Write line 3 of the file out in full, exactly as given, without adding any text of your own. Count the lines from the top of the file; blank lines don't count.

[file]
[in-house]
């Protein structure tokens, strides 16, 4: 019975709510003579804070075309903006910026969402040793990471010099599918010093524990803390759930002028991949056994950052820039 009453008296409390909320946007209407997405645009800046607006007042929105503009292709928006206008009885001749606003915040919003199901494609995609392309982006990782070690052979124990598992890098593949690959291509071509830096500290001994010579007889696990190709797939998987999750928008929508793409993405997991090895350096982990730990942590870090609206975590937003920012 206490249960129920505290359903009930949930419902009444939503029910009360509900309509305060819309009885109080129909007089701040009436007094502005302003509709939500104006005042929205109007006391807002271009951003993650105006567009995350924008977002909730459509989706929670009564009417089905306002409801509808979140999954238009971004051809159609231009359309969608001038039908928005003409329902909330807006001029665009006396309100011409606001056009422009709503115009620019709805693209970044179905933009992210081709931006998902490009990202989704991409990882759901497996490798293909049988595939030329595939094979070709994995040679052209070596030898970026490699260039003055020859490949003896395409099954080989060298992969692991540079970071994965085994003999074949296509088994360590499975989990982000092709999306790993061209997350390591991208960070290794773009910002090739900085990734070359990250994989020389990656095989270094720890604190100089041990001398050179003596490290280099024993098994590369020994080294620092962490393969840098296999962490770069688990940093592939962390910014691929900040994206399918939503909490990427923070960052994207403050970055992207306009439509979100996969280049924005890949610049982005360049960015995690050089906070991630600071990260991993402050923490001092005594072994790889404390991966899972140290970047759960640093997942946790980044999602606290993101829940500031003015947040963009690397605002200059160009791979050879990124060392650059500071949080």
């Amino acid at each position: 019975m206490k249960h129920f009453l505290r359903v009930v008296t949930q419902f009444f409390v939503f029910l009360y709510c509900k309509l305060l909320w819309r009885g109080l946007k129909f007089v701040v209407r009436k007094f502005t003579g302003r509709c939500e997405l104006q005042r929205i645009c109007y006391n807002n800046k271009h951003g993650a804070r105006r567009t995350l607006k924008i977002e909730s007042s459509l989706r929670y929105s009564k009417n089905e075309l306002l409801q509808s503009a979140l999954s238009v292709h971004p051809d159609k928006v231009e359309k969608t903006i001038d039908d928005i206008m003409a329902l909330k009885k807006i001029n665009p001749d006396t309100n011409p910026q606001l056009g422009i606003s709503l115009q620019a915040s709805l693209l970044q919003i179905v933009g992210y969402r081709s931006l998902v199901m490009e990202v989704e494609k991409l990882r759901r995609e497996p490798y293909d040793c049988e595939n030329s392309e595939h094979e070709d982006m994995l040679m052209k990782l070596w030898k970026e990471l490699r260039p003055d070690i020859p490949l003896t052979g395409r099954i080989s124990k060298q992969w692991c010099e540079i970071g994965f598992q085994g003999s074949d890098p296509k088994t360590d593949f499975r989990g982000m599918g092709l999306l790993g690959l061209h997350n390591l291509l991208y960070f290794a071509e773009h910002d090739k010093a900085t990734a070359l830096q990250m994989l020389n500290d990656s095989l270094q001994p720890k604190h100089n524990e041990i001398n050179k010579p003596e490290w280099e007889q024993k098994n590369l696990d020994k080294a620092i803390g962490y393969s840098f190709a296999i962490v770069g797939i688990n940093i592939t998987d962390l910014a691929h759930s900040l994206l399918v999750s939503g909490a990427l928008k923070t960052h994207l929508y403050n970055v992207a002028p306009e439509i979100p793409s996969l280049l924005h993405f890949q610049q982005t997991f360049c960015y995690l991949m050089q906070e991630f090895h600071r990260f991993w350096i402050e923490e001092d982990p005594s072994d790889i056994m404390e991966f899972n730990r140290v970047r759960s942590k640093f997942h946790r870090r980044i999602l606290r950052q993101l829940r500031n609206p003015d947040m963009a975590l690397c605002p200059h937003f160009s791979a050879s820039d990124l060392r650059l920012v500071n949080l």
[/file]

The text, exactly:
């Amino acid at each position: 019975m206490k249960h129920f009453l505290r359903v009930v008296t949930q419902f009444f409390v939503f029910l009360y709510c509900k309509l305060l909320w819309r009885g109080l946007k129909f007089v701040v209407r009436k007094f502005t003579g302003r509709c939500e997405l104006q005042r929205i645009c109007y006391n807002n800046k271009h951003g993650a804070r105006r567009t995350l607006k924008i977002e909730s007042s459509l989706r929670y929105s009564k009417n089905e075309l306002l409801q509808s503009a979140l999954s238009v292709h971004p051809d159609k928006v231009e359309k969608t903006i001038d039908d928005i206008m003409a329902l909330k009885k807006i001029n665009p001749d006396t309100n011409p910026q606001l056009g422009i606003s709503l115009q620019a915040s709805l693209l970044q919003i179905v933009g992210y969402r081709s931006l998902v199901m490009e990202v989704e494609k991409l990882r759901r995609e497996p490798y293909d040793c049988e595939n030329s392309e595939h094979e070709d982006m994995l040679m052209k990782l070596w030898k970026e990471l490699r260039p003055d070690i020859p490949l003896t052979g395409r099954i080989s124990k060298q992969w692991c010099e540079i970071g994965f598992q085994g003999s074949d890098p296509k088994t360590d593949f499975r989990g982000m599918g092709l999306l790993g690959l061209h997350n390591l291509l991208y960070f290794a071509e773009h910002d090739k010093a900085t990734a070359l830096q990250m994989l020389n500290d990656s095989l270094q001994p720890k604190h100089n524990e041990i001398n050179k010579p003596e490290w280099e007889q024993k098994n590369l696990d020994k080294a620092i803390g962490y393969s840098f190709a296999i962490v770069g797939i688990n940093i592939t998987d962390l910014a691929h759930s900040l994206l399918v999750s939503g909490a990427l928008k923070t960052h994207l929508y403050n970055v992207a002028p306009e439509i979100p793409s996969l280049l924005h993405f890949q610049q982005t997991f360049c960015y995690l991949m050089q906070e991630f090895h600071r990260f991993w350096i402050e923490e001092d982990p005594s072994d790889i056994m404390e991966f899972n730990r140290v970047r759960s942590k640093f997942h946790r870090r980044i999602l606290r950052q993101l829940r500031n609206p003015d947040m963009a975590l690397c605002p200059h937003f160009s791979a050879s820039d990124l060392r650059l920012v500071n949080l």